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NUM-INOUS COMICS PT. 2

This essay is a very belated response to a " part 1 " published in February 2015. The gist of that essay was a response to a corre...

Tuesday, August 6, 2013

THE DEAD-ALIVE HAND OF THE PAST PT. 4

It happened that I got into an argument about my low opinion of Harvey Pekar on a forum, so I hauled out a copy of COMICS JOURNAL #123 to peruse his essay "The Potential of Comics" for ammunition.  The essay appeared in 1988, which is, FWIW, about a year before I grew frustrated with the JOURNAL's intransigent elitism and quit submitting anything to the magazine.  In my view, Pekar's essay marked a lot about what was wrong with the JOURNAL: sloppy reasoning, self-aggrandizing elitism, and rhetorical distortions.  I wrote a LOC refuting Pekar's essay back in the day, but I have purposefully avoided rereading it, to keep this analysis from being determined by whatever response I made in 1988.

Before I address the Pekar essay, though, I will say that I've made this part of the "DEAD-ALIVE" essay-series because the other two subjects of my analysis, Noah Berlatsky and Julian Darius, make an interesting contrast to Pekar.  I've argued that both of these critics are overly invested in ideological readings of texts, but both show some appreciation for genre-comics if those works display some desirable content.  In the critical terms that I advanced here, this makes both of them what I've termed "content elitists." Pekar, however, is a "form elitist," in that he can only praise a genre-comic if it meets some criterion that he associates with the forms of highbrow art/literature.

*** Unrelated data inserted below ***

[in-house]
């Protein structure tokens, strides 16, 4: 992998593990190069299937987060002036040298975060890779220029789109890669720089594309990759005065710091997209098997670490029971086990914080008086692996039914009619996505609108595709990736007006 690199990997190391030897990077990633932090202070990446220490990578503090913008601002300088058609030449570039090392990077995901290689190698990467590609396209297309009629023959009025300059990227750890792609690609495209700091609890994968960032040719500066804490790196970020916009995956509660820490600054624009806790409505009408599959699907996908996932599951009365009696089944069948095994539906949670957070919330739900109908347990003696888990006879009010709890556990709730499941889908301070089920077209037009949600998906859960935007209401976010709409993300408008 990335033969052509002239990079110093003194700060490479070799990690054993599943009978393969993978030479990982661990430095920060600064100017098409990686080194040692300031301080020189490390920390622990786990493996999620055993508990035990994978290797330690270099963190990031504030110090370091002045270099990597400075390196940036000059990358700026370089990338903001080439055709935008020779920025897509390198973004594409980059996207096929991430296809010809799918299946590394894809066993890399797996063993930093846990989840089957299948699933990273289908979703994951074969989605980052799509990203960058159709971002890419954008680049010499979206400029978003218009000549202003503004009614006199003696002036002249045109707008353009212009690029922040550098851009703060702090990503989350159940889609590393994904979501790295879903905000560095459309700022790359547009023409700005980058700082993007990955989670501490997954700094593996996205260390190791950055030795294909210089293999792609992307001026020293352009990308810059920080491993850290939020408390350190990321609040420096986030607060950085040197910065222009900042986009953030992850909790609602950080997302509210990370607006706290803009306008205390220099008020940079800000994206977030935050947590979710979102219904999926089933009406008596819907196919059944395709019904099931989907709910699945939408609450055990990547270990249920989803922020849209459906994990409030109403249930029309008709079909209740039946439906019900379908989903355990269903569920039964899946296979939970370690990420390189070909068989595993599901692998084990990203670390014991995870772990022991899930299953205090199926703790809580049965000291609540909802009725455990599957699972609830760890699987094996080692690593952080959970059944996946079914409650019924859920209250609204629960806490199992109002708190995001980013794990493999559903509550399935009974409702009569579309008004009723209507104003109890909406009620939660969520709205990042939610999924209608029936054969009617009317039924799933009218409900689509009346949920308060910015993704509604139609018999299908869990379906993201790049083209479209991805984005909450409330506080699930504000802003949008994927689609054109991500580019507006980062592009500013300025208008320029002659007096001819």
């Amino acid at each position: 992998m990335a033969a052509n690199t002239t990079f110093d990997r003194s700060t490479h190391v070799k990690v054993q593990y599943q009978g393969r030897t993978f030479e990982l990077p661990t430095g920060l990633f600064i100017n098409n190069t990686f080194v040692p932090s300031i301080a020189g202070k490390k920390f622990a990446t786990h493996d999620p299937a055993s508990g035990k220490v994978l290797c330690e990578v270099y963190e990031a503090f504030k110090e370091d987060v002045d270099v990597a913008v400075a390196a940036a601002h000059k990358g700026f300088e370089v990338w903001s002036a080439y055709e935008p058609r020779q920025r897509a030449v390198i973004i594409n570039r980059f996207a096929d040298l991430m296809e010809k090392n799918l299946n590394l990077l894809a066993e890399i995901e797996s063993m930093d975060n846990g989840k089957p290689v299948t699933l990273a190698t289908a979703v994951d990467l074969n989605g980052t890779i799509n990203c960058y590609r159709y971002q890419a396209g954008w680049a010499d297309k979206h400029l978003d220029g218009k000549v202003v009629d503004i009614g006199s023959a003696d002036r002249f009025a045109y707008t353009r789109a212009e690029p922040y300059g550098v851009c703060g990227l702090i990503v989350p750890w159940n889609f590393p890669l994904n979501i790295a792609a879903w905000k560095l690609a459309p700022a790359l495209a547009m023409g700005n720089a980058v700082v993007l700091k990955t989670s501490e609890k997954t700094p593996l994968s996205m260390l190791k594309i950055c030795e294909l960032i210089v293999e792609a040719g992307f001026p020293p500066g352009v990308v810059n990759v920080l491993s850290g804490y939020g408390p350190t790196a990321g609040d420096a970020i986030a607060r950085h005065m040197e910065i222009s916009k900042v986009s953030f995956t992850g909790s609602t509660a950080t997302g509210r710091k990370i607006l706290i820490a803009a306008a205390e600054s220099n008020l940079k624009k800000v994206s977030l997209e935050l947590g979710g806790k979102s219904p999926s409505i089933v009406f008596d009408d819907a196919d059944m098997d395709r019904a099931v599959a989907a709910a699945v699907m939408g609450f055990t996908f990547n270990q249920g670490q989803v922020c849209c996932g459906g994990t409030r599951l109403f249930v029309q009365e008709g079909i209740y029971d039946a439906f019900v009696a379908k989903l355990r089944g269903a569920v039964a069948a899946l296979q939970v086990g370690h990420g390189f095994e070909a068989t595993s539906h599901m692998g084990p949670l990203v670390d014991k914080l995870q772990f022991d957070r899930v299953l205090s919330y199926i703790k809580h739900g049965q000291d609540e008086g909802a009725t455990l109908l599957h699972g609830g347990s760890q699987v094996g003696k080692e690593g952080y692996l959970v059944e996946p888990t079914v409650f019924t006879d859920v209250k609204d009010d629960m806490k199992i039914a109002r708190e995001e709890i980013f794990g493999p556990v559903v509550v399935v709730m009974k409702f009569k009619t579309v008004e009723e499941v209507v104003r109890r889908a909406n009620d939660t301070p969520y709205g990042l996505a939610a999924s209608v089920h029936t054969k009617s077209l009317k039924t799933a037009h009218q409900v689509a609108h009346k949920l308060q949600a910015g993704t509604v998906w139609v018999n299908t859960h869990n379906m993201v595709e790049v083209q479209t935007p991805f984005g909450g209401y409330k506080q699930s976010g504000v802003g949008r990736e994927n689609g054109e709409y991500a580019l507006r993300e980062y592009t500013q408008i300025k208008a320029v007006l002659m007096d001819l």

Pekar's essay, a call for greater variety in the comics-medium, begins by assailing a quote by Charles Schultz.  In an interview Schultz pushed Pekar's buttons by saying, "Our medium will always hold us back.  The same way as a burlesque comedian can never be Hamlet."



Now, if Schultz's somewhat muddled argument was that the comics medium could approach no heights greater than those of a "burlesque comedian," then I would agree that the creator of PEANUTS was wrong about that.  Nevertheless Pekar attacks Schultz like a pit-bull, claiming that Schultz should have blamed his own limitations and that Schultz "trivializes his own insights" by incarnating real-life problems in the forms of "cute little kids who are drawn extremely simply."



I'll pass over the fatuity of this judgment, which was answered by various critics back in the day. Pekar then attempts to disprove Schultz's offhanded dismissal of the comics medium by presenting his own mini-history of the comics-medium, starting with "fine art" figures like Peter Breughel and William Hogarth and eventually working his way to the early comic strip-medium.  In keeping with his rhetoric, Pekar finds early comic strips typified by works that show the overall potential of the medium.  Pekar does not mention those extremely popular strips whose appeal lay the kind of simplicity Pekar dislikes in PEANUTS: there's no MUTT AND JEFF or BLONDIE in this mini-history.  Instead Pekar mentions only those strips that he believes "were aesthetically successful even judged by pretty rigorous standards."  Pekar does not expand on these "standards," but the strips he cites include most of the darlings of the form elitists: POPEYE, LI'L ABNER, GASOLINE ALLEY, and LITTLE NEMO, with a few dark-horse entries like ALLEY OOP and MOON MULLINS.